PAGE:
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Letter 1487

Darwin, C. R. to Waterhouse, G. R.

8 Sept [1852]

    Summary Add

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    Knows no one in Buenos Aires. Suggests sites in South America where Auguste Bravard can find fossils.

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    Ray Society has delayed distribution [of Living Cirripedia (1851)].

Transcription

Down Farnborough Kent

Sept. 8th

My dear Waterhouse

I was heartily glad to get your pleasant, fresh note, which is like one of your good shakes of the hand. Believe me that it has not been forgetfulness which has stopped me coming to see you, but I have been very seldom in London, & both the last times (which I believe includes all the times that I have been there this past summer) I have been excessively knocked up, so that I was really not able to do necessary business: rely on it, I shall not forget the pleasure of seeing you when next in London. I am delighted to hear that you are starting for your holidays & that your little ones are enjoying themselves on the sea-beach,—that abundant source of delight & mysteries to the young.

Now for business: I literally believe I know not one individual in B. Ayres: I did only know one & that was a Mr Lumb, & I know not whether he is there, or even alive.

In my volume on the Geology of S. America I give every locality at which I ever heard of great Bones: please tell me, if you think it adviseable, I wd send M. Bravard a copy of my Volume. If he can get to Bahia Blanca I wd strongly advise his visiting the low cliffs of Punta alta & all the cliffs for 30 miles sea-ward, to Monte Hermoso: it was at Bahia Blanca that I reaped my best harvest. The Carcarana a branch of the Parana,—again near St Fè Bajada, again near the R. Negro in Banda Oriental, are all excellent places. He shd everywhere enquire for Giant Bones; He shd go up the rivers in Boats. The evil of going to Bahia Blanca, is the sail of 200 or so miles.— I believe M. Bravard will probably be very successful. He shd know that at one time Rosas ordered that Fossils shd not go out of the country; but it is excessively improbable that this wd be still acted on; if indeed it ever was acted on. He will find plenty of Frenchmen to advise him in B. Ayres.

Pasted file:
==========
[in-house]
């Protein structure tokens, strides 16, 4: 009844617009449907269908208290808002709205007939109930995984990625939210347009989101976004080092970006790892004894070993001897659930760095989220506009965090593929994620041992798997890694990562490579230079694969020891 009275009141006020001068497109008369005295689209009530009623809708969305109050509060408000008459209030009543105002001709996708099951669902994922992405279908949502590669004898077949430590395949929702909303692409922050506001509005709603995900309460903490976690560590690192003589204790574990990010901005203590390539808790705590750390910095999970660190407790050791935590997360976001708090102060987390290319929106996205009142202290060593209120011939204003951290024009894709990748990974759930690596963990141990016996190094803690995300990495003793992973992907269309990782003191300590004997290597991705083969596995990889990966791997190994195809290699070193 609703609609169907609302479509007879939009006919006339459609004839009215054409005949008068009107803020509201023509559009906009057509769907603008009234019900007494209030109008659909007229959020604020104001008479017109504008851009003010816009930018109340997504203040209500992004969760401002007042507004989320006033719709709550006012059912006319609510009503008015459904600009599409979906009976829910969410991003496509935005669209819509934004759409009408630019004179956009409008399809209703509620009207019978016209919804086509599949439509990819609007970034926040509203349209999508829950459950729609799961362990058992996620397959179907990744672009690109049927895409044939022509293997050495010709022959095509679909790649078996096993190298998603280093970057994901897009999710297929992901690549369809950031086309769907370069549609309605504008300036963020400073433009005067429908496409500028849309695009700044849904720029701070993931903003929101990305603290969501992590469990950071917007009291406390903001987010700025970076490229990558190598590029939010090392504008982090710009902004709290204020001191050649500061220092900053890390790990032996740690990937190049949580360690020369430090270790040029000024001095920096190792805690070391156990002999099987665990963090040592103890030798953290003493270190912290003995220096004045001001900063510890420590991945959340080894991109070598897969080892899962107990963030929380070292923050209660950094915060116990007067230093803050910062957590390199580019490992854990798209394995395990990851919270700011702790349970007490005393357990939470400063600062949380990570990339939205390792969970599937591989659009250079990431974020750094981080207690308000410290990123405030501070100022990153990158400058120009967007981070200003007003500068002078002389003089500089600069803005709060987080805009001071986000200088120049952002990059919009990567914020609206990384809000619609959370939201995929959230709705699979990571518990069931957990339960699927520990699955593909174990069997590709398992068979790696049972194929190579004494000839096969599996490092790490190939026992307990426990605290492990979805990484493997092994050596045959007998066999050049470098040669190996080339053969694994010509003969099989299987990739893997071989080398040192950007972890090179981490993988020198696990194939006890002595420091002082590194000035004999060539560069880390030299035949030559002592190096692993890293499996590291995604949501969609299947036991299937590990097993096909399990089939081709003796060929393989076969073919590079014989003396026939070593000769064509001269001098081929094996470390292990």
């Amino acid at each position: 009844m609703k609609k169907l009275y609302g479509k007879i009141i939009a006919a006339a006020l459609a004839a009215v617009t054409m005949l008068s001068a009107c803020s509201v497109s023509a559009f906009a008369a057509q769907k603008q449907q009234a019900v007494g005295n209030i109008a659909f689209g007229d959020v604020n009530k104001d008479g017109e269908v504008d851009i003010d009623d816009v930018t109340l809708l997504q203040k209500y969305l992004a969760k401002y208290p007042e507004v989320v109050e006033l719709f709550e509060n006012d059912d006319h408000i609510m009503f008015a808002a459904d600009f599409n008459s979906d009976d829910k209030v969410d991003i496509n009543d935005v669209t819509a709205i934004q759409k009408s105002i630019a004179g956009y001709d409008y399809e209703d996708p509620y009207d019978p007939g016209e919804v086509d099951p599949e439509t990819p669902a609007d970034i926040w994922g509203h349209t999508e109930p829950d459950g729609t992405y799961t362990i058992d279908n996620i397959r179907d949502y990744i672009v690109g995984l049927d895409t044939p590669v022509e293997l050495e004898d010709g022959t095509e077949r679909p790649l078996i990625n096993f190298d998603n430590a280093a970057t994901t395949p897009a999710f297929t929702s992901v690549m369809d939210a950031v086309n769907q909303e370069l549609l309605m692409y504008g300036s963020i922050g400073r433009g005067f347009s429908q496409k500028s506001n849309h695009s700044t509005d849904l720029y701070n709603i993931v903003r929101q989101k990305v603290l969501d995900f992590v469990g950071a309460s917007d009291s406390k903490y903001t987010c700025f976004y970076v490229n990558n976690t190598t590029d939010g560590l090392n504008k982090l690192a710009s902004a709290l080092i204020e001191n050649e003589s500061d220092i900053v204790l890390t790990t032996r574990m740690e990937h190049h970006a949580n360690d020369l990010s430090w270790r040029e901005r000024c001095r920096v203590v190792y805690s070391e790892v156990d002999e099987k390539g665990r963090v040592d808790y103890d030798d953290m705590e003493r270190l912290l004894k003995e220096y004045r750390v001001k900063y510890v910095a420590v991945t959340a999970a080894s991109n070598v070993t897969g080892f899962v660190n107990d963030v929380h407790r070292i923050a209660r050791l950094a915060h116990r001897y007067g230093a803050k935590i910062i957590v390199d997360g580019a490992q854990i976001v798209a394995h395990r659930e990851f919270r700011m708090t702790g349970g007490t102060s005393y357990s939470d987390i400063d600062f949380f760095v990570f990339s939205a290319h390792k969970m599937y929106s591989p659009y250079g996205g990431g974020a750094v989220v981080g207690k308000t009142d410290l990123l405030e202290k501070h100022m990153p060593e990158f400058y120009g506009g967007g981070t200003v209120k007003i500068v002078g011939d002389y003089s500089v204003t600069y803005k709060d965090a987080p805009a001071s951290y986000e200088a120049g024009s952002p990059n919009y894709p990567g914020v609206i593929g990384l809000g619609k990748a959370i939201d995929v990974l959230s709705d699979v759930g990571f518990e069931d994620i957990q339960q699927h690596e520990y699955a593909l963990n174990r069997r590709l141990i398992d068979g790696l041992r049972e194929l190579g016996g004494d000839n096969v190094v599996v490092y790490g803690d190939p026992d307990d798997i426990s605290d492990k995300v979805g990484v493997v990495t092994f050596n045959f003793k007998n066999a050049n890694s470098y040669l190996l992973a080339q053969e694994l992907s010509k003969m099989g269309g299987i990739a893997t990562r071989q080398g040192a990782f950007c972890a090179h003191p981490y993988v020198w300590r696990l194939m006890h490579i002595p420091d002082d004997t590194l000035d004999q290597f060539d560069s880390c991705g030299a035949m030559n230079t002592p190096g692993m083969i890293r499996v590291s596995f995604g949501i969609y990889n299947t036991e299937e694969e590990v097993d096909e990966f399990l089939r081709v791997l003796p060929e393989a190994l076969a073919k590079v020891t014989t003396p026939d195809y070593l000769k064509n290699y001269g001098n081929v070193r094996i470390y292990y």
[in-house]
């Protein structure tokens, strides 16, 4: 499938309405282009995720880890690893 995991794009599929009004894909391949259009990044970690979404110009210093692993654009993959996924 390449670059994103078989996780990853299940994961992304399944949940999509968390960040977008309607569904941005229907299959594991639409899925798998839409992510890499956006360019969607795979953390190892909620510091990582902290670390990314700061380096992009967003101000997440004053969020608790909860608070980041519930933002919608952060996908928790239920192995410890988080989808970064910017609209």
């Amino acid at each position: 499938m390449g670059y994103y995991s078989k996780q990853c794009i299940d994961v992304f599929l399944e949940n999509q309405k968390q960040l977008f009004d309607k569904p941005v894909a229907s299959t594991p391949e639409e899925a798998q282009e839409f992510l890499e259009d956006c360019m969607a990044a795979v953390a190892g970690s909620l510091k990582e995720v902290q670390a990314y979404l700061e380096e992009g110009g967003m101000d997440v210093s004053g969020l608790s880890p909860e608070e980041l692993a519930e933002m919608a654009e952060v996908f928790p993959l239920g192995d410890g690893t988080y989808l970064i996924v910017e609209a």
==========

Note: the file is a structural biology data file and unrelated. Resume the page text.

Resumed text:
When we meet, I shall be anxious to hear something of you & your doings. I am yet at work at the Cirripedia; it is folly for a man & a slow coach to undertake systematic w<ork> if he can work only some two hours per diem. The Ray Socy has delayed distributing my first vol. for the last nine months ! whenever you can borrow a copy (for I have not a copy to give away), do read what I state on the sexes of Scalpellum & Ibla.

Farewell till we meet. Pray give my kind remembrances & compliments to Mrs Waterhouse | Ever your's truly Ch. Darwin

    Footnotes Add

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    f1 1487.f1
    Edward Lumb, merchant in Buenos Aires, with whom CD stayed in September 1833 (Correspondence vol. 1, letter to Caroline Darwin, 20 September [1833]).
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    f2 1487.f2
    The fossil bones, together with the locations in which they were found, are listed in South America, pp. 106–7.
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    f3 1487.f3
    Pierre Joseph Auguste Bravard emigrated to South America in 1853.
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    f4 1487.f4
    Juan Manuel de Rosas, Argentinian dictator. He gave CD safe passage for his ride across the Pampas from Carmen de Patagones to Buenos Aires in August and September 1833. See Journal of researches, pp. 85–7, and Correspondence vol. 1, letter from Robert FitzRoy, 24 [August 1833].
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    f5 1487.f5
    CD had received twenty advance copies on 30 January [1852].
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